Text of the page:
Jaymes Young has returned. Returned as a purveyor of warmly evocative alt pop with smooth, electro R&B edges and heady emotions on flagrant display with his debut full-length album, Feel Something, out on Please Rewind/Atlantic Records. Picking up where he left off after his 2014 Habits Of My Heart EP, this year finds Jaymes not only releasing new music but, once again, bringing that music to his fans who have missed his heart-ful and heartbreaking brand of storytelling…like his 2015 collaboration with Phoebe Ryan, “We Won’t.”
Feel Something is a good look and sound on Jaymes: It’s the product of pure artistic progression and composed of connective, heart-on-sleeve songs and the tricky art of tackling some oft challenging emotions. It’s good stuff and he’s sharing it all on his Feel Something Tour, so we put five questions to Jaymes:
High Voltage: First things: congratulations on the album Feel Something and heading out on your first headlining tour. Even in these strange musical times, those are still two important personal and professional milestones. So you’re getting back on the road with this Feel Something Tour and – as opposed to being a supporting act or a guest – this time you’re the host. If nothing else, that usually means better craft services to look forward to, but what else are you looking forward to experiencing on the road?
Jaymes Young: I’m looking forward to actually seeing fans. It’s one thing seeing your music grow from behind a myriad of digital veils, but it’s another to meet them face to face and to feel their energy. I’m also excited to have more time on stage. An opening set can go by really fast, so it’s nice to have a longer set where you can acknowledge what’s happening around you and experience it for longer.
HV: In listening to songs on the album like “Stoned On You,” “Sugar Burn,” “Naked”…all of them, actually, it seems that you still write/operate from a very particular and emotional headspace. It’s been a little over three years between the Dark Star EP and Feel Something and time tends to bear out artistic change or growth: how or where do you think you’ve grown (or changed) as musician and songwriter?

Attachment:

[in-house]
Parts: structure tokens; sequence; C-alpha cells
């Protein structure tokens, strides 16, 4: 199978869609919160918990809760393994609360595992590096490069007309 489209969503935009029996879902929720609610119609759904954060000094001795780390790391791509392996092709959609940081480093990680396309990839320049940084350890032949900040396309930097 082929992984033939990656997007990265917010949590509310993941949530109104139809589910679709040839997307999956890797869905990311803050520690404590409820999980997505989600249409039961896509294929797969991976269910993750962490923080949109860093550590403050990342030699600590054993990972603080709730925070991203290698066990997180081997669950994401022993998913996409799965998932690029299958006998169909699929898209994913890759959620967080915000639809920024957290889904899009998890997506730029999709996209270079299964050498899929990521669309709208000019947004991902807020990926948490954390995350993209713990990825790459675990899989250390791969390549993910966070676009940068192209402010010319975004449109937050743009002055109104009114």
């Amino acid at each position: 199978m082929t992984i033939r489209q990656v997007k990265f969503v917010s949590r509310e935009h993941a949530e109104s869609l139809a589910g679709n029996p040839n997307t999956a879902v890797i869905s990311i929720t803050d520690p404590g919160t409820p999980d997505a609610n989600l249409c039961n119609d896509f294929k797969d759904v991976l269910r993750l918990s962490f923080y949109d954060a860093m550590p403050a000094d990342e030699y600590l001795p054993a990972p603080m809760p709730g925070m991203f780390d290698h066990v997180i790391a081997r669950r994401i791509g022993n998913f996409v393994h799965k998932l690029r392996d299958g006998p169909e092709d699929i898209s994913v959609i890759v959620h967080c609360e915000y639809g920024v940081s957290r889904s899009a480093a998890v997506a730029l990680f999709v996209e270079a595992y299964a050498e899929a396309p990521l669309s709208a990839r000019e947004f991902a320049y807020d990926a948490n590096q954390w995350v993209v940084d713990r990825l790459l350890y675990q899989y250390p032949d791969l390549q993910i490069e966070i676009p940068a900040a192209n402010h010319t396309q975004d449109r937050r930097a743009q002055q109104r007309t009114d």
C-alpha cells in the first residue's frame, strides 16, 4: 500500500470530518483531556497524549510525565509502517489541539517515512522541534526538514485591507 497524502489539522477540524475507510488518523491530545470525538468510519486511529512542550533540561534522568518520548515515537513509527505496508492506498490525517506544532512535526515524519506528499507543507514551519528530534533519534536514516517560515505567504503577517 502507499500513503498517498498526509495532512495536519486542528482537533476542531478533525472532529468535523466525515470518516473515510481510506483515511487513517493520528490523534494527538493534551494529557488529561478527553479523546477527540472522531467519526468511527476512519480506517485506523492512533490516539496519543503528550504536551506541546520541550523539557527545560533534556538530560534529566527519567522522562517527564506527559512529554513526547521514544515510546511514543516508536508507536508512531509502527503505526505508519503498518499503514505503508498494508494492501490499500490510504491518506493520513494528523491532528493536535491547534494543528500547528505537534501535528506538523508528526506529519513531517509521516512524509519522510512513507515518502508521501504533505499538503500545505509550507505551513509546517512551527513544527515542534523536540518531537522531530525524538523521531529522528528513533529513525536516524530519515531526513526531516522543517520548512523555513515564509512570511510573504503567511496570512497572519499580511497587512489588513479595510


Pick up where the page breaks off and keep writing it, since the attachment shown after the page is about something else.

Jaymes: I think over the course of these last 2-3 years I’ve begun to realize what I want out of my life and my experience with music. You have to go down a few paths before you find one that feels right. Honestly I don’t think I’m there yet, on that path, but I feel really close, and that’s got me excited. I’ve certainly had a lot of growth in the studio, and in production, but I keep reminding myself that songwriting is really what I enjoy doing the most, so I always want to come back to that as a way of keeping myself grounded.
HV: You’ve lived in Los Angeles for a while now and wondering if – in any way – you’ve become a product of your environment, if living in LA has affected of shaped your songwriting, recording or even subject matter.
Jaymes: Living in LA has totally affected the way I write and make music, but I think you’ve got to let your environment creep into your creativity at least a little bit if you want your art to properly reflect your reality. That’s just a way of embracing a certain direction, and at the end of the day, you can go any direction that you want.
HV: Since the live experience means taking these songs that sound perfect in recorded form and making them emote just as effectively – if not more so – on stage, have there been any particular challenges in translating any of the songs live?
Jaymes: Well I haven’t been on the road since 2014, and I’ve self produced the album, so I’m feeling challenged to get back into the tour groove, in general. To directly answer the question; yes, it’s challenging to take something that’s created in one way, and to re-create it in an entirely different way, and in a time crunch. You have to strip back all the production and decide what instrumental parts of the songs can be played and what to cut. I’m learning a lot about myself through the process and what I really care about when it comes to performing live and giving the best that I can give while on stage.
HV: Final question: I mentioned “emotional headspace” because Feel Something is about as on point an album title as it gets: anyone who listens to the album will, indeed, feel many somethings so how would you describe the emotional headspace of this record? And why did you call it Feel Something? Sorry, that was two questions.
Jaymes: I wrote the title track of this album very late in the process, and didn’t know until it was done that it would be a candidate for the album title. It only became clear after we had started putting the album art together that Feel Something was just the obvious choice. For me, I don’t know if there’s a particular headspace on the album, it’s more so a spectrum of emotions in one place. The title, Feel Something, is very over arching, as opposed to the song “Feel Something” which has a more focused point.
Jaymes Young’s Feel Something Tour is currently underway so check for tour dates HERE.